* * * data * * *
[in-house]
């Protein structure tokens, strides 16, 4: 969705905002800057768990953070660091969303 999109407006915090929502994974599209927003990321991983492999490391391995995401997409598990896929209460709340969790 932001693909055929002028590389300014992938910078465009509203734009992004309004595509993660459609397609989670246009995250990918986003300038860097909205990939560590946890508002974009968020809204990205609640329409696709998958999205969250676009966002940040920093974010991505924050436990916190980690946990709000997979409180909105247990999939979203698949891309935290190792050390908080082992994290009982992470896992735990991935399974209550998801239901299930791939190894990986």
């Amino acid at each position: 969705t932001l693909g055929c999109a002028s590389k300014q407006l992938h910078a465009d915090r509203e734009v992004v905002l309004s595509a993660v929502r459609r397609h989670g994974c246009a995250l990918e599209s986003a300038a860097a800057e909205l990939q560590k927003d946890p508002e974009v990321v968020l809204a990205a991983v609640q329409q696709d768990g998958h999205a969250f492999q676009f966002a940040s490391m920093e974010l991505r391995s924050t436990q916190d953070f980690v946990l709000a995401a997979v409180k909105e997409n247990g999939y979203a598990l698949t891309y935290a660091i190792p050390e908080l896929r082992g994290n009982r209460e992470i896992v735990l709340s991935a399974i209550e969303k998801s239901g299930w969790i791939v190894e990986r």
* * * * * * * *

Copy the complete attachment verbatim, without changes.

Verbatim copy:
[in-house]
């Protein structure tokens, strides 16, 4: 969705905002800057768990953070660091969303 999109407006915090929502994974599209927003990321991983492999490391391995995401997409598990896929209460709340969790 932001693909055929002028590389300014992938910078465009509203734009992004309004595509993660459609397609989670246009995250990918986003300038860097909205990939560590946890508002974009968020809204990205609640329409696709998958999205969250676009966002940040920093974010991505924050436990916190980690946990709000997979409180909105247990999939979203698949891309935290190792050390908080082992994290009982992470896992735990991935399974209550998801239901299930791939190894990986």
């Amino acid at each position: 969705t932001l693909g055929c999109a002028s590389k300014q407006l992938h910078a465009d915090r509203e734009v992004v905002l309004s595509a993660v929502r459609r397609h989670g994974c246009a995250l990918e599209s986003a300038a860097a800057e909205l990939q560590k927003d946890p508002e974009v990321v968020l809204a990205a991983v609640q329409q696709d768990g998958h999205a969250f492999q676009f966002a940040s490391m920093e974010l991505r391995s924050t436990q916190d953070f980690v946990l709000a995401a997979v409180k909105e997409n247990g999939y979203a598990l698949t891309y935290a660091i190792p050390e908080l896929r082992g994290n009982r209460e992470i896992v735990l709340s991935a399974i209550e969303k998801s239901g299930w969790i791939v190894e990986r």